Telescope Binoculars Provide Better Clarity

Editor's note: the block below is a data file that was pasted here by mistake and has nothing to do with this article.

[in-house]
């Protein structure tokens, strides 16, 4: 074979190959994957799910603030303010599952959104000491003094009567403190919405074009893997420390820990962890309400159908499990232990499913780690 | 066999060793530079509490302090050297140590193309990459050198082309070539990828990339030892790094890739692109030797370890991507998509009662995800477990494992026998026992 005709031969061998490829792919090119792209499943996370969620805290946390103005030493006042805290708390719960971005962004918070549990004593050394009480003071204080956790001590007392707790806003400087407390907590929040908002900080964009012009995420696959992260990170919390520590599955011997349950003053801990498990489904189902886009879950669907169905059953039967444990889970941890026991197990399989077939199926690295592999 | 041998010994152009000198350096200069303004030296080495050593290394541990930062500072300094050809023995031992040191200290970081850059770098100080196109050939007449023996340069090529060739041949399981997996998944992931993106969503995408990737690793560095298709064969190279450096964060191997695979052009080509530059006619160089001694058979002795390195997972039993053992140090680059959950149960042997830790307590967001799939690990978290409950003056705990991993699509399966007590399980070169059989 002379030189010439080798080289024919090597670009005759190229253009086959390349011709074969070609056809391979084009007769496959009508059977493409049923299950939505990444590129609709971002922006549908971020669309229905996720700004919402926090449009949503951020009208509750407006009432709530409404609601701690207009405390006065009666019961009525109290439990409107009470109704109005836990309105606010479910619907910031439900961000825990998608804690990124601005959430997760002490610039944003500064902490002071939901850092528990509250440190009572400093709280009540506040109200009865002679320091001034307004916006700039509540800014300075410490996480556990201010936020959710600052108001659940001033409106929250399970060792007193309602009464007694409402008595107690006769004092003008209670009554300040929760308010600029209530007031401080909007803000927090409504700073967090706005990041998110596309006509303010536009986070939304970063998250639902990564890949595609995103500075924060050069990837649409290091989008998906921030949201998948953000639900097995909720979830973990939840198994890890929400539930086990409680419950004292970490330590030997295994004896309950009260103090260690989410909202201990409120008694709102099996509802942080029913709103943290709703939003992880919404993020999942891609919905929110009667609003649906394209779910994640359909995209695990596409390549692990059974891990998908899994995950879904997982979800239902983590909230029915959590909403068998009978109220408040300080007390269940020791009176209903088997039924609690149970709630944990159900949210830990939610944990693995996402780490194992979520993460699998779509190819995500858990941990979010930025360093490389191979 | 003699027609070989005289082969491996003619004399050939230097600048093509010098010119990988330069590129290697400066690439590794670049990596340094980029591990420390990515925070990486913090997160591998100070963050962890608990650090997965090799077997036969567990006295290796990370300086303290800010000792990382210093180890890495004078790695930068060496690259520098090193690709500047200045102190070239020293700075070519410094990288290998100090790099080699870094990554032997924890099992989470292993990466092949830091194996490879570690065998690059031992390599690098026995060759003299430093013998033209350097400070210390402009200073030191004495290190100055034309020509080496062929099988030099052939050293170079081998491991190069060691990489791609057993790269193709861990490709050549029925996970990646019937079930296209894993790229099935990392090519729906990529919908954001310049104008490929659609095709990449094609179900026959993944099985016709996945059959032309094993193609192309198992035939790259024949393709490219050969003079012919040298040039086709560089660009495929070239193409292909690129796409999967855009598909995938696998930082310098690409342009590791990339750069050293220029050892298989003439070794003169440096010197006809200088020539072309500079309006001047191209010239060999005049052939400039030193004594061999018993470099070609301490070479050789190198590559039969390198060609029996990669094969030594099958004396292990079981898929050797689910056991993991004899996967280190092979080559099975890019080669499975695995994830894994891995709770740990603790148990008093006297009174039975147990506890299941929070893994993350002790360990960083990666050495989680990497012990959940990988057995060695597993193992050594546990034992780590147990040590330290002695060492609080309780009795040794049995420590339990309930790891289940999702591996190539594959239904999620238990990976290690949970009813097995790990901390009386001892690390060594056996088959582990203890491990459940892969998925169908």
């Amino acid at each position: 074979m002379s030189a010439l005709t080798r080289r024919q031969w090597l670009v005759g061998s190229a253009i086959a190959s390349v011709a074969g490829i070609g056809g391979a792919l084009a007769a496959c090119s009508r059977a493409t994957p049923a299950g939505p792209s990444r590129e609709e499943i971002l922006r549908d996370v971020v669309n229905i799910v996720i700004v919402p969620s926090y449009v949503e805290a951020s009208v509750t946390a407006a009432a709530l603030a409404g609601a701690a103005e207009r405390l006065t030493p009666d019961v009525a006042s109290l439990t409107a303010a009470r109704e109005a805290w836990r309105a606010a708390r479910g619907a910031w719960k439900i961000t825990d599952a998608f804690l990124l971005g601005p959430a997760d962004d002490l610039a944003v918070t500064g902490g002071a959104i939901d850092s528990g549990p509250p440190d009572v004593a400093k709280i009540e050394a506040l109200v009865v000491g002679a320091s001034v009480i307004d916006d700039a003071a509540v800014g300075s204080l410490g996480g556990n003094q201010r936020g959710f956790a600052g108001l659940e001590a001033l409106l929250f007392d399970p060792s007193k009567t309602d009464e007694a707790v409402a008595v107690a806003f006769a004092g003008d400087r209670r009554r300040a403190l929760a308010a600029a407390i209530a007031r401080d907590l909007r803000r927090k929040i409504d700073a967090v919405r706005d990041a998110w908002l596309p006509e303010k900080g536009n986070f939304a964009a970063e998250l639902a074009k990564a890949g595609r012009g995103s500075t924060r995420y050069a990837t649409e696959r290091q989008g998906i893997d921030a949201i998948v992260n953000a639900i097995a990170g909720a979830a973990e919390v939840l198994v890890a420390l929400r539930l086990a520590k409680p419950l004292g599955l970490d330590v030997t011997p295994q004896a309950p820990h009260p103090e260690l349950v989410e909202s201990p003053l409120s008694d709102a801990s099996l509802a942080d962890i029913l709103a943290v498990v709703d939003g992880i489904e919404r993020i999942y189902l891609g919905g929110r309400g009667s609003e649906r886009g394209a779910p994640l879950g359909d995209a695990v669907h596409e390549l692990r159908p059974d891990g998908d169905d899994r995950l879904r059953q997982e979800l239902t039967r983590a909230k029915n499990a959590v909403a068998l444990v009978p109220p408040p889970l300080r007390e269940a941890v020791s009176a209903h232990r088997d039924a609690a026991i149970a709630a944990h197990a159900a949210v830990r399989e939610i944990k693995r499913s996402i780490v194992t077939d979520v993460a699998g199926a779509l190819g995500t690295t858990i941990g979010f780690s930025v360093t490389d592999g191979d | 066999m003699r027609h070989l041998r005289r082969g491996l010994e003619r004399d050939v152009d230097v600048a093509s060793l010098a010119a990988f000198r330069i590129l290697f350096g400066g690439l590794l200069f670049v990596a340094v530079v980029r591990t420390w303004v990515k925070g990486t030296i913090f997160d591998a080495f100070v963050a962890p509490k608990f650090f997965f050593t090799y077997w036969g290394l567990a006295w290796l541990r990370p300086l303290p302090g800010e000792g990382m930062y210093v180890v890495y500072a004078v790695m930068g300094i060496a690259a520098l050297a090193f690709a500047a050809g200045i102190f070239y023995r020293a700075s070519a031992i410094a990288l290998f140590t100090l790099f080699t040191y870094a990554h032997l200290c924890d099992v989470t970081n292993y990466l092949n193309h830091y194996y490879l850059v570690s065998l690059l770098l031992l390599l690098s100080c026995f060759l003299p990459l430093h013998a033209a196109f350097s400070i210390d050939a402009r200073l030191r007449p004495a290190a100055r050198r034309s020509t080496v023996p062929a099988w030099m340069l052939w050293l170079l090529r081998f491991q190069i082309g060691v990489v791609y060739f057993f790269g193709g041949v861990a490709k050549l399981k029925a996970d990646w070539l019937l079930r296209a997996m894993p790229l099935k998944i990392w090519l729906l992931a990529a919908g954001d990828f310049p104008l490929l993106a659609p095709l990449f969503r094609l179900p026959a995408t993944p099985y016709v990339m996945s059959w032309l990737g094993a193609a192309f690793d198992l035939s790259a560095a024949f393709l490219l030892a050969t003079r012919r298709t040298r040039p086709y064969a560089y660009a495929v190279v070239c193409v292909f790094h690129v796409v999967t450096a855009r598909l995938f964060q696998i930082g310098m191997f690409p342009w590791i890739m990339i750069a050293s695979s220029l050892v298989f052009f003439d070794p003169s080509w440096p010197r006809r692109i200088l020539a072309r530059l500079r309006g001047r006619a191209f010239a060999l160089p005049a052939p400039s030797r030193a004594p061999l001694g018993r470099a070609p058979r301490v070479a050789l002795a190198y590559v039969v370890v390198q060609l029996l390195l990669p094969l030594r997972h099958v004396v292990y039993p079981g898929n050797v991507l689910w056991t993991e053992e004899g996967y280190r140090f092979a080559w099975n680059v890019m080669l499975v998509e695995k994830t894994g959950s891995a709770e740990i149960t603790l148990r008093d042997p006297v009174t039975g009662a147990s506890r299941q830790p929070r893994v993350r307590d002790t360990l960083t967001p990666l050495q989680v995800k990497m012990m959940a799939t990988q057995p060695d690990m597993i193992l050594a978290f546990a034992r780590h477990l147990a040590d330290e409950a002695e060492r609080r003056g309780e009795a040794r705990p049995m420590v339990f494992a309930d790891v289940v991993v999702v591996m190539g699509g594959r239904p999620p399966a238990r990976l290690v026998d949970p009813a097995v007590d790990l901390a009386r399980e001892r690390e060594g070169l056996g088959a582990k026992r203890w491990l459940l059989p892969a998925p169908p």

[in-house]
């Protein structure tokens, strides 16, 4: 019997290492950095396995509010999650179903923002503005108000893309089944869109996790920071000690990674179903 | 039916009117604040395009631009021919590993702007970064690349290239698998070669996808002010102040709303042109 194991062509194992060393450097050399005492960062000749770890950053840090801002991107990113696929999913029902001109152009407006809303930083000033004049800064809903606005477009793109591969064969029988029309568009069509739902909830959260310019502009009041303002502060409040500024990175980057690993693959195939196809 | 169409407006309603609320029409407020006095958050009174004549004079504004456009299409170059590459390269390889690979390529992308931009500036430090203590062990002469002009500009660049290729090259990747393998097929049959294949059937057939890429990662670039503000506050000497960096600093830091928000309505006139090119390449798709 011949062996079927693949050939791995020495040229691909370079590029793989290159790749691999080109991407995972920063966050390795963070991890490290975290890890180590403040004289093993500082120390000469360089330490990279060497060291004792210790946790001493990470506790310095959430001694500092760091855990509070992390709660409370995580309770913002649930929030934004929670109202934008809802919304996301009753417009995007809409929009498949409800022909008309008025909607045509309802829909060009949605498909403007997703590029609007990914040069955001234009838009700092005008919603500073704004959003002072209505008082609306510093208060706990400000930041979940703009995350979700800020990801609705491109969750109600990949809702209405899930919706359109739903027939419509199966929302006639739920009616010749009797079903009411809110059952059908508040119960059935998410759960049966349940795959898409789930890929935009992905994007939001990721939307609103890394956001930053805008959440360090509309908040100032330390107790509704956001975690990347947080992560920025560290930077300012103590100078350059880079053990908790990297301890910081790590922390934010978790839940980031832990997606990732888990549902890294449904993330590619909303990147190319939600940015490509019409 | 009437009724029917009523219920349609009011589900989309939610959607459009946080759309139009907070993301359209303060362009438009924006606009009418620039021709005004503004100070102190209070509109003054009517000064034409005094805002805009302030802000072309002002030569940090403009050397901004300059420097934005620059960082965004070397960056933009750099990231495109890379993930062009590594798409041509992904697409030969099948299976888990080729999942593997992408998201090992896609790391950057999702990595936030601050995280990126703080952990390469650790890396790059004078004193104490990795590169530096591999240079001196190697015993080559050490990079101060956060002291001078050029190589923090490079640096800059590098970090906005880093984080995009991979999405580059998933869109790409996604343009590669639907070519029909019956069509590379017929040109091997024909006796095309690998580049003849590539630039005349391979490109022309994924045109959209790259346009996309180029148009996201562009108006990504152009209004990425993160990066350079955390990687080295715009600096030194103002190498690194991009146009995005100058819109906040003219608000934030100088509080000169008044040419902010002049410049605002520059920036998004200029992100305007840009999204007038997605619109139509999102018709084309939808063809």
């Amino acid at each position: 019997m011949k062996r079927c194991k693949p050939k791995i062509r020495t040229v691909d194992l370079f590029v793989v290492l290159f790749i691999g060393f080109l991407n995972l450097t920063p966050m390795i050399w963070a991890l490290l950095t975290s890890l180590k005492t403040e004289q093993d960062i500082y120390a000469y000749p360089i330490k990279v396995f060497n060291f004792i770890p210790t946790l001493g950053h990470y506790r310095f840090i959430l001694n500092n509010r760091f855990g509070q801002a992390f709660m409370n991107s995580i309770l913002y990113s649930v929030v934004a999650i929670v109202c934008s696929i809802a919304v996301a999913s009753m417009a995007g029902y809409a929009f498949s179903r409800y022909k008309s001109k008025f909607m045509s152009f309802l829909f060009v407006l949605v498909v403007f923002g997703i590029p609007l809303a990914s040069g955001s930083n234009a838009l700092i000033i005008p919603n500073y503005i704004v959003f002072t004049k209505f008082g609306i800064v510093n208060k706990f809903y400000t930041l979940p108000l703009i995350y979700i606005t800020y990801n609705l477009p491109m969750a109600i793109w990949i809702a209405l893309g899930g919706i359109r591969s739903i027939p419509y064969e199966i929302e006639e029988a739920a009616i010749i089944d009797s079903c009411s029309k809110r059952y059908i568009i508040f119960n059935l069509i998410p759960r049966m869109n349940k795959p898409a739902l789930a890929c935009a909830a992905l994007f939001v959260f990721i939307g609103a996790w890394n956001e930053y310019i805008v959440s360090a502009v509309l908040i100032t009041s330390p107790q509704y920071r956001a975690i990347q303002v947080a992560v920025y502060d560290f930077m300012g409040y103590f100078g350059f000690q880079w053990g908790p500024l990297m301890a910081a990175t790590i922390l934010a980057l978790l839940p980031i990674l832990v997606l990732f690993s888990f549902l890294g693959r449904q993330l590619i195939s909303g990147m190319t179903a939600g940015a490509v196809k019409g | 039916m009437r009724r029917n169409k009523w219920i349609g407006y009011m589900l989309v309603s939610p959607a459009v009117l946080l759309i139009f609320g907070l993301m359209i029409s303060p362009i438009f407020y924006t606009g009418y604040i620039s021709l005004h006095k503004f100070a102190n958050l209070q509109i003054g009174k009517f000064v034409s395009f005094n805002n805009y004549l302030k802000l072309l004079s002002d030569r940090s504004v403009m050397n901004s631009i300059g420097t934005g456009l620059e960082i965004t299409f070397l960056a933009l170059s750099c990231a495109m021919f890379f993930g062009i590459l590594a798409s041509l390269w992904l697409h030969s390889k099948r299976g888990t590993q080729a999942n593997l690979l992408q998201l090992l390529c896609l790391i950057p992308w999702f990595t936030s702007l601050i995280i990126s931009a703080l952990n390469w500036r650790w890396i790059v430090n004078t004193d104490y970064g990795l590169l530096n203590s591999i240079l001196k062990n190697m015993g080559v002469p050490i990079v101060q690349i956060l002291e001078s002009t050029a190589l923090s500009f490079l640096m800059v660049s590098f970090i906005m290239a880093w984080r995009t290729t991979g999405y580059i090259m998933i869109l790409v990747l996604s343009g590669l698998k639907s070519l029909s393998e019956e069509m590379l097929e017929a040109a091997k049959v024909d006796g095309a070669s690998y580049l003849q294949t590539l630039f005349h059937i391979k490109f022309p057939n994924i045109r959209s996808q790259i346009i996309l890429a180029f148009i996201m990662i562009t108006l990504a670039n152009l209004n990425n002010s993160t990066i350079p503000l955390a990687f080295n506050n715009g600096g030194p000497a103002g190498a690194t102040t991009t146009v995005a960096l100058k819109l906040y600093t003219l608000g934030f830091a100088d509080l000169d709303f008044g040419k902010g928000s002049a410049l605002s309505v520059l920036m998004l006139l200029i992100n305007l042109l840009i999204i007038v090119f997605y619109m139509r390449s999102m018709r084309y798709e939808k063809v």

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The difference between a telescope and telescope binoculars is one eye. With a telescope you peer through the lens with one eye and with telescope binoculars you use them both. Additionally, telescope binoculars are similar to traditional binoculars, only with a much longer focal length. It has been said that a person can see more in the sky with a good pair of binoculars than with a cheap telescope, and telescope binoculars are designed with star gazing in mind with wider aperture opening to allow more light into the lenses, offering a brighter view of the viewing subject. There are many binoculars on the market which can serve as telescope binoculars with the right focal length and magnification power, along with a reasonably wide lens opening. Porro prism binoculars are better suited for night time gazing as they absorb less light through the prism path as do roof prism binoculars and will render a much brighter image when used as telescope binoculars in the typically low light conditions of nighttime viewing. However, upgrading optical quality and lens coatings are rapidly allowing the manufacturing of roof prism binoculars to meet the quality of porro prism units and they are gaining in popularity despite the higher cost. Mount Telescope Binoculars For Stability When using traditional binoculars as telescope binoculars it is best to have a unit with the capability to mount to a stable object such as a tripod or wooden deck to allow for better stability as well as in keeping them pointed in the same direction. Much like a telescope, they can be used to spot smaller objects in the sky, but can quickly lose sight of the object if moved and you will have to start the search all over again. When looking for binoculars to double as telescope binoculars the numbers are important to know and understand. Binoculars are usually listed with two numbers, for example 10 X 50. This would indicate a magnification factor of 10, meaning the object will appear to be 10 times larger than the original and the diameter of the objective lens, in this case 50, determines the light gathering capability of the lens. While an objective measure of 30 is good for daytime use, a 50 would provide typically good views at night. To be effective as telescope binoculars, a magnification of 100 with an objective opening of 70 or more would be preferred. Remember that the longer the magnification and lens opening the more the unit is subject to shake when being held in the hands. A tripod or mount will reduce this and is virtually necessary with longer lenses. Telescope Binoculars Provide Better Clarity


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